You might remember the cover of Time Magazine featuring Michelle Rhee with her broom...ready to sweep away the bad teachers -- and the cheating scandal in D.C. schools uncovered after she was "swept" out of office hasn't seemed to stop her...
...or the Newsweek cover article which claimed that the "key to saving American education" was to "fire bad teachers."
Some "reformers" focus their blame on the evil teachers unions rather than the teachers themselves...and the fact that it's impossible to fire bad teachers because they have jobs for life (despite the fact that only about 50% of teachers make it past five years in the profession).
One current focus of "reformers" is to evaluate teachers by using test scores. Forget that it doesn't work..."we need to do something" to identify those bad teachers and get rid of them. We can improve teaching by putting more untrained teachers into classrooms, or lowering standards for entrance into the teaching force. (Yes, you read that right. Check out the push by Indiana's State Superintendent of Public Instruction, Tony Bennett to lower the standards for entrance into the teaching force in Indiana.)
"Reformers" seem to believe that teachers have 100% control over student achievement.
The fact is that, while teacher quality is the greatest "in-school" factor for student achievement, out of school factors account for a much greater impact on students success in school.
Of course we want only good teachers in classrooms...and we need to identify and remove or retrain teachers who are incompetent or burned out. However, like most professions, the number of "bad" teachers is small (most of them get weeded out in the first five years) and getting rid of them, while desirable, won't "save" American education.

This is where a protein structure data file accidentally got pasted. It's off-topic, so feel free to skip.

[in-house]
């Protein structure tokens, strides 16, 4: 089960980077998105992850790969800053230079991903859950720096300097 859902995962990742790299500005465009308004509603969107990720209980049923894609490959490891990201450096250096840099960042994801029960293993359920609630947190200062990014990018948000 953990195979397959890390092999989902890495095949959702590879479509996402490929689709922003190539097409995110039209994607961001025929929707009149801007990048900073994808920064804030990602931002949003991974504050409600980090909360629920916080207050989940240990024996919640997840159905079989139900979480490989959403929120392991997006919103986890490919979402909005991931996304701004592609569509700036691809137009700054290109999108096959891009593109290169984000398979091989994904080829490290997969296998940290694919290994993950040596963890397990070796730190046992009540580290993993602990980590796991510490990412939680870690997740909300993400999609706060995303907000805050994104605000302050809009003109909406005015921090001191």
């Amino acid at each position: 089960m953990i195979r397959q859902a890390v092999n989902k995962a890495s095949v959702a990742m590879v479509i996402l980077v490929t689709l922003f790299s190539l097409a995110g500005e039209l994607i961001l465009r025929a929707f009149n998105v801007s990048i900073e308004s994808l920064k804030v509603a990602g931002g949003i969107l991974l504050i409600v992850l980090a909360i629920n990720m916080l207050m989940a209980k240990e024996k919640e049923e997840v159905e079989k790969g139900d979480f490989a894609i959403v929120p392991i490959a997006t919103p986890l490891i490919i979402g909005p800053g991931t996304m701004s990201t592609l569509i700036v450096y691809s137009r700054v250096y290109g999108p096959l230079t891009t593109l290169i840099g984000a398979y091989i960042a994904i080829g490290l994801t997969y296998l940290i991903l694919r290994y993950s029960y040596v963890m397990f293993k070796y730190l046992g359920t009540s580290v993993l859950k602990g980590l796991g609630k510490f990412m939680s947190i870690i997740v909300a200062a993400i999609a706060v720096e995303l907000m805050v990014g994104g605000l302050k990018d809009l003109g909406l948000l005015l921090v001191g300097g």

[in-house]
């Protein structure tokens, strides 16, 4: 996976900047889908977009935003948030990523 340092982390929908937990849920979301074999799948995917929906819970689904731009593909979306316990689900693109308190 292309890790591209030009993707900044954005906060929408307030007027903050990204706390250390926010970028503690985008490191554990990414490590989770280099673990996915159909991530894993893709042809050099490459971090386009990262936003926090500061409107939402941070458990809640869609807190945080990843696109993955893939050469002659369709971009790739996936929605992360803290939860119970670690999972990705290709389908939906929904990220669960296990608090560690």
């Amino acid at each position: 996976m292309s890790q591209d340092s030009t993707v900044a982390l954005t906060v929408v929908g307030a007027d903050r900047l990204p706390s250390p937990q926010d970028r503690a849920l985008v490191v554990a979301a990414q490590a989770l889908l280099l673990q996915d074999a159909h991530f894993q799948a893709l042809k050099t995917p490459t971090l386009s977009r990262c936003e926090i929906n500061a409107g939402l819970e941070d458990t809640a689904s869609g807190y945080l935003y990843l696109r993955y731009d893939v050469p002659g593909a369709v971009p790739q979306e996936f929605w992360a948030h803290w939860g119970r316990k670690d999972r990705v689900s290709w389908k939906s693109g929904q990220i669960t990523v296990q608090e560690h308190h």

The vast majority of public school teachers are competent professionals who work hard every day and provide the best education they can for their students. But are teachers responsible for the so-called failure of public education in America? How much control does the average classroom teacher have over what gets taught (and how) in their classroom? The answer to that is a resounding "not much." "Reformers" are blaming teachers for variables that are out of their control inside the classroom...as well as outside (see The Blueberry Story).
- Teachers don't choose the standards taught in their classrooms and often don't get to choose the materials used to teach those standards.
- Teachers don't choose the standardized tests being used to evaluate their students, themselves and their schools.
- Teachers are often told that they must spend a certain number of minutes doing test prep.
- Teachers don't choose how much money is available for supplies (though teachers as a group spend hundreds, sometimes thousands, of their own dollars each year to supply America's public school classrooms).
- Teachers don't make laws governing public education.
- Teachers don't often get to choose what equipment is provided in their classrooms.
- (Feel free to add your own)
[Teachers], professionals with advanced degrees, have little say in determining access or use of hardware and software in their classrooms. Policymakers decide, not teachers, to buy and deploy new technologies for classroom use.As is so often the case, teachers are treated differently than other professionals.
School boards buy iPads for kindergarten teachers. Superintendents contract with companies to supply every classroom with interactive whiteboards. Sure, maybe a few teachers show up on a district-wide committee that advises the school board and superintendent but decisions to spend and distribute machines are seldom made by teachers, the foot soldiers of reform who are expected to use them in lessons.
Doctors, lawyers, engineers, and accountants working either as solo practitioners or in small groups decide which new technologies they will buy and use. In most public and private organizations that pay salaries to professionals, in hospitals, top decision-makers often meet and confer with doctors. Ditto for engineers and architects in big companies, and senior lawyers in firms. But not in school districts.Teachers are not afraid of accountability...but they have little control over that for which they're held accountable. Teachers should be accountable for their work, but policy makers must also accept some of the responsibility for the conditions under which teachers work.
...Treating teachers as undeserving to be at the table when decisions are made about the buying and deploying of hardware and software reflects the low esteem that policymakers have for teachers.
Stop the Testing Insanity!